Finding judicial assistance
In most cases, parties in court proceedings need to have a lawyer present. A qualified legal professional should also ideally be consulted before drawing up any legal documents.
Legal services are available from attorneys, law firms and State Legal Aid Offices, which employ public legal aid attorneys.
The general rule is that everyone pays for his or her own legal assistance. However, many home insurance policies and trade union memberships include legal expenses insurance, which covers any costs incurred from legal proceedings, such as attorneys’ fees.
If an individual cannot afford a lawyer and has no legal expenses insurance, he or she can apply to have some or all of his or her legal costs covered by the State. The decision whether to grant legal aid and how much depends on the applicant’s earnings, expenses, assets and dependants. Approximately 75 per cent of households are entitled to receive legal aid paid either wholly or partially by the State.
Legal aid can also be granted to cover the excess of any legal expenses insurance if the applicant qualifies for free legal aid on the basis of his or her income and assets.
Applications for legal aid are processed by State Legal Aid Offices. Legal aid is available for all legal matters, such as court proceedings and drawing up legal documents. In the case of court proceedings, the client can choose whether he or she wants to be represented by a public legal aid attorney employed by a State Legal Aid Office or by an attorney or other private lawyer. In many cases, the client will contact his or her chosen legal assistant who will then apply for legal aid on the client’s behalf.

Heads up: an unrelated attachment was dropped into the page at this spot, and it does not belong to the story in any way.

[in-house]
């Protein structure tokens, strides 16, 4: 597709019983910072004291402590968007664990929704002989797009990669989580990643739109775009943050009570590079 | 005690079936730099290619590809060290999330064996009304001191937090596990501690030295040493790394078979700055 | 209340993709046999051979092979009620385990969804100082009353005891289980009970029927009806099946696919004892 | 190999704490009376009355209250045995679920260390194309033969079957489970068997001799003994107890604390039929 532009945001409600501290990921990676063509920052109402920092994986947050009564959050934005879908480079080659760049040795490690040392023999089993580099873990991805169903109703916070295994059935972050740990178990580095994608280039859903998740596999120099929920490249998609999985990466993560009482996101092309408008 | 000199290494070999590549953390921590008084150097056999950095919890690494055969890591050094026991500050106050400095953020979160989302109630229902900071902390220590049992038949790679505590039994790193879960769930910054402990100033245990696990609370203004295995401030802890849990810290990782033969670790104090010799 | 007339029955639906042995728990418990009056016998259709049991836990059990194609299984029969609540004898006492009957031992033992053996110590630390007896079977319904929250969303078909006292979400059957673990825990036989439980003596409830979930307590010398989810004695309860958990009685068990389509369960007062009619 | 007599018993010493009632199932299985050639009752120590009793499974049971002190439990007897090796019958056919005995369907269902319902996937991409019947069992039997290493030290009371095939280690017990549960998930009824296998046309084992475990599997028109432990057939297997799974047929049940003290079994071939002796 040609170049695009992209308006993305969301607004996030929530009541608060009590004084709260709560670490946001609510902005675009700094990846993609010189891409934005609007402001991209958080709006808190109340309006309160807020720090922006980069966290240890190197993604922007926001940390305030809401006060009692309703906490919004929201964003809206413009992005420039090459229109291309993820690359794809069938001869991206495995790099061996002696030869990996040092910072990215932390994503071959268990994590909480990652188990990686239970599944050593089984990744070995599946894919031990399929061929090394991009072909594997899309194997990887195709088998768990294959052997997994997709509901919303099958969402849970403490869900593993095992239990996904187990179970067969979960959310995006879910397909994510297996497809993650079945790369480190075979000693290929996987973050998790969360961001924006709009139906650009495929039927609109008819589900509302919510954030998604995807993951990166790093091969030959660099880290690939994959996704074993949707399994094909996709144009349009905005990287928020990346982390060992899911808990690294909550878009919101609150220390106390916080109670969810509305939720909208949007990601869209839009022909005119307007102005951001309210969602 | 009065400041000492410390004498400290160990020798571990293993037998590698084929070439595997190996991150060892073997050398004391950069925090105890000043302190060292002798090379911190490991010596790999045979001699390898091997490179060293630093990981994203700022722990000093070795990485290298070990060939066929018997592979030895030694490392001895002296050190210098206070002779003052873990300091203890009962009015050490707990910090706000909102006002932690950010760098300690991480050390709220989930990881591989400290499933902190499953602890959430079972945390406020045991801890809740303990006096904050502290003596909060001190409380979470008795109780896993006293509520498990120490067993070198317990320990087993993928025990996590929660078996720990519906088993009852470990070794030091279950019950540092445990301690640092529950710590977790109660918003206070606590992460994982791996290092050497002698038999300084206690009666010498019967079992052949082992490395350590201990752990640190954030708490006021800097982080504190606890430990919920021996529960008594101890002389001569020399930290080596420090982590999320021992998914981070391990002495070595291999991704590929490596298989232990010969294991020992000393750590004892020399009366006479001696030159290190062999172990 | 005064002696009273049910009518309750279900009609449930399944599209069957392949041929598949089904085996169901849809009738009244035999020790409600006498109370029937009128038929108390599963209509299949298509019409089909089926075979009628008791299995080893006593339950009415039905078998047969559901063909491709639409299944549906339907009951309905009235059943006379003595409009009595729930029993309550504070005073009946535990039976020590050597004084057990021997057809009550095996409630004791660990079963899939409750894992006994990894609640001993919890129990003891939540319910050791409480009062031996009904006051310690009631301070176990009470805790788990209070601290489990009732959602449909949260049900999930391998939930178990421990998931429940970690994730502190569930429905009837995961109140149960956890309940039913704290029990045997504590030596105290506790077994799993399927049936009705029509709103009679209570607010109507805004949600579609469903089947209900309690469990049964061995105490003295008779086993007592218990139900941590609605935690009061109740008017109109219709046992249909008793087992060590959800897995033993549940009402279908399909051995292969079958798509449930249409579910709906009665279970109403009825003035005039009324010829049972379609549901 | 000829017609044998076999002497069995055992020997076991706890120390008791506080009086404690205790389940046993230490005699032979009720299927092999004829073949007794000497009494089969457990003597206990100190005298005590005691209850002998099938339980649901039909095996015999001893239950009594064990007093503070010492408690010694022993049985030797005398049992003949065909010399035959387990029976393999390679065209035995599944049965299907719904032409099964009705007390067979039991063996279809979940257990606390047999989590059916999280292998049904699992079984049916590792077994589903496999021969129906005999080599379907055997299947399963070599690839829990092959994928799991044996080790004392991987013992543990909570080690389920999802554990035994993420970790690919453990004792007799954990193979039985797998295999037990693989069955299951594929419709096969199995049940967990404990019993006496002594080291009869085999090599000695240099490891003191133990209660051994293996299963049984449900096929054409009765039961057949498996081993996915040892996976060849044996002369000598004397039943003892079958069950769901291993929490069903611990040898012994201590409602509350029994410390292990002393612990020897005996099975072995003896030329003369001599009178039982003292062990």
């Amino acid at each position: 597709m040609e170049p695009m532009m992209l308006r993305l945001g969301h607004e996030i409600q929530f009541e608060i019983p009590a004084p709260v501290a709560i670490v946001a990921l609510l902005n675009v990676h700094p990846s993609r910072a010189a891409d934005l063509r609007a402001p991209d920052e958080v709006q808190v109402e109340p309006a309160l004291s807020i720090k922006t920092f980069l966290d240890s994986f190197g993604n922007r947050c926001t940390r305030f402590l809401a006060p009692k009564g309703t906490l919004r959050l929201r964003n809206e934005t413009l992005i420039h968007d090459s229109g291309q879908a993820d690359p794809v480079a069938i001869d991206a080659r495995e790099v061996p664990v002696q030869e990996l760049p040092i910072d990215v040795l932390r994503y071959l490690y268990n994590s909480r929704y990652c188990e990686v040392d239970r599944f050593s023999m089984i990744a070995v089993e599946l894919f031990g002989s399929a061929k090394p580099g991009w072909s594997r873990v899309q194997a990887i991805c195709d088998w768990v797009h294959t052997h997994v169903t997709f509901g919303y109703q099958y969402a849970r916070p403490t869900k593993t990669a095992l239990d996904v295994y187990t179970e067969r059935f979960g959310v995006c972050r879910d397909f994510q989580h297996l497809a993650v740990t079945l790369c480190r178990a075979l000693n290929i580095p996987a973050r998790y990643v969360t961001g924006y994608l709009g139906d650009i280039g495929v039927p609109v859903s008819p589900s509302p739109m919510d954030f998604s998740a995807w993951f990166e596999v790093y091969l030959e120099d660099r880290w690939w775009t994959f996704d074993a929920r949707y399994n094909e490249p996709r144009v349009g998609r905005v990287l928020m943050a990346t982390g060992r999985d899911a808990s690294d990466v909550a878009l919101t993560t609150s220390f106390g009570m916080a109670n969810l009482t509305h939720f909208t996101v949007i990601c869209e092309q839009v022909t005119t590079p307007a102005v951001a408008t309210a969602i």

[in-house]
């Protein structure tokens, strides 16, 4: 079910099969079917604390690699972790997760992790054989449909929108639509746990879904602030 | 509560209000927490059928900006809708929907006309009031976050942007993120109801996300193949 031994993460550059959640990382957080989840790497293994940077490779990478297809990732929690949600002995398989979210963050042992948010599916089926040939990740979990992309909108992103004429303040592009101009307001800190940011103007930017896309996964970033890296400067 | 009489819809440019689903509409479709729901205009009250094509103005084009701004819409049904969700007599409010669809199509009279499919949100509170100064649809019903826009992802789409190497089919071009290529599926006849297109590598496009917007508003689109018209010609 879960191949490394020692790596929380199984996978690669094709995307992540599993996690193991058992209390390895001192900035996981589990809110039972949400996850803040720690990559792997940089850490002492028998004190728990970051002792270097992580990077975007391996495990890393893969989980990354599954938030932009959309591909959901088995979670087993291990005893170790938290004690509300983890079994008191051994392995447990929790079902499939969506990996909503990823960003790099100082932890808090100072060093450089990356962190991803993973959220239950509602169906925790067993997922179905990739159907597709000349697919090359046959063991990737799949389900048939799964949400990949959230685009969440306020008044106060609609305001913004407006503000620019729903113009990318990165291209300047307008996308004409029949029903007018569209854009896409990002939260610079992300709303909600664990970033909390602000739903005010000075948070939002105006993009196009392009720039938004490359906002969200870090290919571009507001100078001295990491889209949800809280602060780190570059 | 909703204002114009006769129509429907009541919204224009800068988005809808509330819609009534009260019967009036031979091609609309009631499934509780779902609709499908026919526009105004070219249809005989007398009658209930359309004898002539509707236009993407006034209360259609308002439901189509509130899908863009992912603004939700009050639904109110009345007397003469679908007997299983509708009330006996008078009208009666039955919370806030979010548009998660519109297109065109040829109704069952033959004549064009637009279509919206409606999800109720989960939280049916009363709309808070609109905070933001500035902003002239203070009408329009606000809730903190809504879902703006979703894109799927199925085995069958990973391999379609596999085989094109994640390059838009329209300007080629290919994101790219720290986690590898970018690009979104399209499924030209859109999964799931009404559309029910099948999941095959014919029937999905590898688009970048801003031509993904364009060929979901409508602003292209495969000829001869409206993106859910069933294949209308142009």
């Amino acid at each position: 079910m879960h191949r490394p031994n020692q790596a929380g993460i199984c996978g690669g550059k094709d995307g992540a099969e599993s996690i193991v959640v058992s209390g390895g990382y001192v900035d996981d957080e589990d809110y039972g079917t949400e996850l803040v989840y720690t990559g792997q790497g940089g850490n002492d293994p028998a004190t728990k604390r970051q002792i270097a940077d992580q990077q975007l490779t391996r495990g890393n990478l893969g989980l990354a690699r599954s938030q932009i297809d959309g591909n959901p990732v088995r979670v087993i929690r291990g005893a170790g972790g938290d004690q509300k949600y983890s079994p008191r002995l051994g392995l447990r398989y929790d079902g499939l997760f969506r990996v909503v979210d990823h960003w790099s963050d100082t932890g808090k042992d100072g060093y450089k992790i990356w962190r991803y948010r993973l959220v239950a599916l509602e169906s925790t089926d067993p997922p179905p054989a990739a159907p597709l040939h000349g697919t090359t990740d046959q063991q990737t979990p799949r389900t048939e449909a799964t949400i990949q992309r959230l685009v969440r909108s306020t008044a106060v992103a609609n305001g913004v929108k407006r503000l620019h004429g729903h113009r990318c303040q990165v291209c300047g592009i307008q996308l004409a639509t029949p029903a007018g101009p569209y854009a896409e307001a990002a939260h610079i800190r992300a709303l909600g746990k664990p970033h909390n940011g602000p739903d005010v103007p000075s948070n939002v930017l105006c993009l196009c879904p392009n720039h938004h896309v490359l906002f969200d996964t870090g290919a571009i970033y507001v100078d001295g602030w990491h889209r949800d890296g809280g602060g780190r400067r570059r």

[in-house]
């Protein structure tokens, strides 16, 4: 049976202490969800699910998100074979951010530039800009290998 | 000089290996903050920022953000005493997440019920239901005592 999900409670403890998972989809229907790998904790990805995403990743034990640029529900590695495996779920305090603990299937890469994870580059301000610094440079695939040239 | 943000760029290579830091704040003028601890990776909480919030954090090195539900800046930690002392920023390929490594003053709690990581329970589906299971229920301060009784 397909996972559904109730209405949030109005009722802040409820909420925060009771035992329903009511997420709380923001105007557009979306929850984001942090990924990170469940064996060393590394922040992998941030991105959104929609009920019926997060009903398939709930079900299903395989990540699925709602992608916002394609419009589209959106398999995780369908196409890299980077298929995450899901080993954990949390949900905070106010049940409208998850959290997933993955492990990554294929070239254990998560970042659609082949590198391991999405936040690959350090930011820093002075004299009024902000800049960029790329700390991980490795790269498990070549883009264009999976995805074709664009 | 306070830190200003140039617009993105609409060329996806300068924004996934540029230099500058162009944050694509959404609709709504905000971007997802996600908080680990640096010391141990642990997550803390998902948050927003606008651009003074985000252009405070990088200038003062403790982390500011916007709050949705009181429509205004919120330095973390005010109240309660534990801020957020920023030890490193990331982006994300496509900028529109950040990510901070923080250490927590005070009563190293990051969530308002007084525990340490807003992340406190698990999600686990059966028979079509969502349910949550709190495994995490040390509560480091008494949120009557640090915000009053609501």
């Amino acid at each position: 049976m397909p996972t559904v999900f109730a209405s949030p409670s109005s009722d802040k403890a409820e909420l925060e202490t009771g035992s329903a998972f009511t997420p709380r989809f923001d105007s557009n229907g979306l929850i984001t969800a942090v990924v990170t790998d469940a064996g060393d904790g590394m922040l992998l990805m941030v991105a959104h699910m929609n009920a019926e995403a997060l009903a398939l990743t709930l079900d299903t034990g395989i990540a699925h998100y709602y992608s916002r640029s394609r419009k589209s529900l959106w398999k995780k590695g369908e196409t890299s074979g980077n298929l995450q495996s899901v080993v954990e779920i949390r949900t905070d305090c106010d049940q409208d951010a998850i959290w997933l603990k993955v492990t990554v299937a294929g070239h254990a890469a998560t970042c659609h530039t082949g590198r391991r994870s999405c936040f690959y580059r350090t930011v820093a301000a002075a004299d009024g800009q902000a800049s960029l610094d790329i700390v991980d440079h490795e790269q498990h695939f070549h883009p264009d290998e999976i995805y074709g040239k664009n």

Businesses and organisations are not eligible for legal aid.
In criminal cases, the State will in some circumstances pay for the defendant’s, i.e. the accused’s, defence counsel, regardless of the defendant’s financial situation. A defence counsel will be appointed upon request for anyone accused of, arrested or detained for an aggravated offence. The court can decide to appoint a defence counsel for a person under the age of 18 or for anyone who is unable to defend him or herself. In most cases, the accused will be able to choose his or her own defence attorney.
If the accused is convicted of the crime, he or she must reimburse the State for the cost of the attorney unless he or she qualifies for free legal aid on the basis of his or her income.
Victims of serious violent crime or sexual offences are also entitled to a legal counsel and a support person paid for by the State, regardless of their income.
Information about attorneys’ fees is available on the website of the Finnish Bar Association. Attorneys provide free legal advice in approximately twenty locations around Finland. More information about this service is available on the website of the Finnish Bar Association under ‘On-call Attorneys’.
Lawyers other than attorneys and public legal aid attorneys generally need a permit to act as legal counsels in court.
The electronic services portal of the Finnish Judicial Administration has a search function for finding out which lawyers hold these kinds of permits.